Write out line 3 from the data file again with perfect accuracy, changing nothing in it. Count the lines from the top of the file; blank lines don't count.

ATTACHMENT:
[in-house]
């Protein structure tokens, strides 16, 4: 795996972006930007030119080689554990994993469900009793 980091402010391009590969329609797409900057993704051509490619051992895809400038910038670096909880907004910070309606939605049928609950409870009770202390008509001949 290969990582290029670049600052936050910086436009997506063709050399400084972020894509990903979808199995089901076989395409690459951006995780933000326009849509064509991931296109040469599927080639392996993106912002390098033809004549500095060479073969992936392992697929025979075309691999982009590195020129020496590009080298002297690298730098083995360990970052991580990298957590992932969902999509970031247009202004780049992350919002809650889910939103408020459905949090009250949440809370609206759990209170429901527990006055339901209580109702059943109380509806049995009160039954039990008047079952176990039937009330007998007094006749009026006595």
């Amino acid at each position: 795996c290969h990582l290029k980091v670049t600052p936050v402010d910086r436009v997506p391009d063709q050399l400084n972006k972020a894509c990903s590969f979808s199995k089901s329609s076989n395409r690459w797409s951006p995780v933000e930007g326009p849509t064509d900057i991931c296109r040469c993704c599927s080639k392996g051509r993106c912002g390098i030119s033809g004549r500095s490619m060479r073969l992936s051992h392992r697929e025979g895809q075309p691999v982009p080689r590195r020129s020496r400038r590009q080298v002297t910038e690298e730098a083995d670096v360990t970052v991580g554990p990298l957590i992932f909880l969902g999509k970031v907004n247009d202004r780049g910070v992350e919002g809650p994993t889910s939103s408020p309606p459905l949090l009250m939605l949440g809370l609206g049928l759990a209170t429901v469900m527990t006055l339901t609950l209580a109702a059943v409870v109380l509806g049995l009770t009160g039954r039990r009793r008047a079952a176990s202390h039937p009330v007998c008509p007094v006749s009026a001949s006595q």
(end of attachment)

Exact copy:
């Amino acid at each position: 795996c290969h990582l290029k980091v670049t600052p936050v402010d910086r436009v997506p391009d063709q050399l400084n972006k972020a894509c990903s590969f979808s199995k089901s329609s076989n395409r690459w797409s951006p995780v933000e930007g326009p849509t064509d900057i991931c296109r040469c993704c599927s080639k392996g051509r993106c912002g390098i030119s033809g004549r500095s490619m060479r073969l992936s051992h392992r697929e025979g895809q075309p691999v982009p080689r590195r020129s020496r400038r590009q080298v002297t910038e690298e730098a083995d670096v360990t970052v991580g554990p990298l957590i992932f909880l969902g999509k970031v907004n247009d202004r780049g910070v992350e919002g809650p994993t889910s939103s408020p309606p459905l949090l009250m939605l949440g809370l609206g049928l759990a209170t429901v469900m527990t006055l339901t609950l209580a109702a059943v409870v109380l509806g049995l009770t009160g039954r039990r009793r008047a079952a176990s202390h039937p009330v007998c008509p007094v006749s009026a001949s006595q």